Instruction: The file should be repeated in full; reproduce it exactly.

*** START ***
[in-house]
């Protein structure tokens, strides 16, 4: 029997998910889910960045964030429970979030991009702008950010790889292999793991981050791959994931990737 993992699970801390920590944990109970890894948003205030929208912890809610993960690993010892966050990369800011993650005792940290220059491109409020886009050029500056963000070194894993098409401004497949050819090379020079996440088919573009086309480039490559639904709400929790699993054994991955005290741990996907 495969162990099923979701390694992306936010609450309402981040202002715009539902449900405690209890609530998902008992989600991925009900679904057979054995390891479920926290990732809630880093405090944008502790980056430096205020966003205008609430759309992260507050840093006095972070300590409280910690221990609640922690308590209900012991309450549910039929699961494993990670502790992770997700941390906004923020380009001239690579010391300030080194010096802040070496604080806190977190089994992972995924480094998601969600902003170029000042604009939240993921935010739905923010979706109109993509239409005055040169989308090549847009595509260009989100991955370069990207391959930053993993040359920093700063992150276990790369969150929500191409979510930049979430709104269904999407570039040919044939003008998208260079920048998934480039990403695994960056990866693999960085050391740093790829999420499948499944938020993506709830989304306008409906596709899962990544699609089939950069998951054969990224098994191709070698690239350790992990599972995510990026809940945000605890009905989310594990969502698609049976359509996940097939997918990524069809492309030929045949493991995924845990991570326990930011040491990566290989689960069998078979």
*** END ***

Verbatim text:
[in-house]
């Protein structure tokens, strides 16, 4: 029997998910889910960045964030429970979030991009702008950010790889292999793991981050791959994931990737 993992699970801390920590944990109970890894948003205030929208912890809610993960690993010892966050990369800011993650005792940290220059491109409020886009050029500056963000070194894993098409401004497949050819090379020079996440088919573009086309480039490559639904709400929790699993054994991955005290741990996907 495969162990099923979701390694992306936010609450309402981040202002715009539902449900405690209890609530998902008992989600991925009900679904057979054995390891479920926290990732809630880093405090944008502790980056430096205020966003205008609430759309992260507050840093006095972070300590409280910690221990609640922690308590209900012991309450549910039929699961494993990670502790992770997700941390906004923020380009001239690579010391300030080194010096802040070496604080806190977190089994992972995924480094998601969600902003170029000042604009939240993921935010739905923010979706109109993509239409005055040169989308090549847009595509260009989100991955370069990207391959930053993993040359920093700063992150276990790369969150929500191409979510930049979430709104269904999407570039040919044939003008998208260079920048998934480039990403695994960056990866693999960085050391740093790829999420499948499944938020993506709830989304306008409906596709899962990544699609089939950069998951054969990224098994191709070698690239350790992990599972995510990026809940945000605890009905989310594990969502698609049976359509996940097939997918990524069809492309030929045949493991995924845990991570326990930011040491990566290989689960069998078979």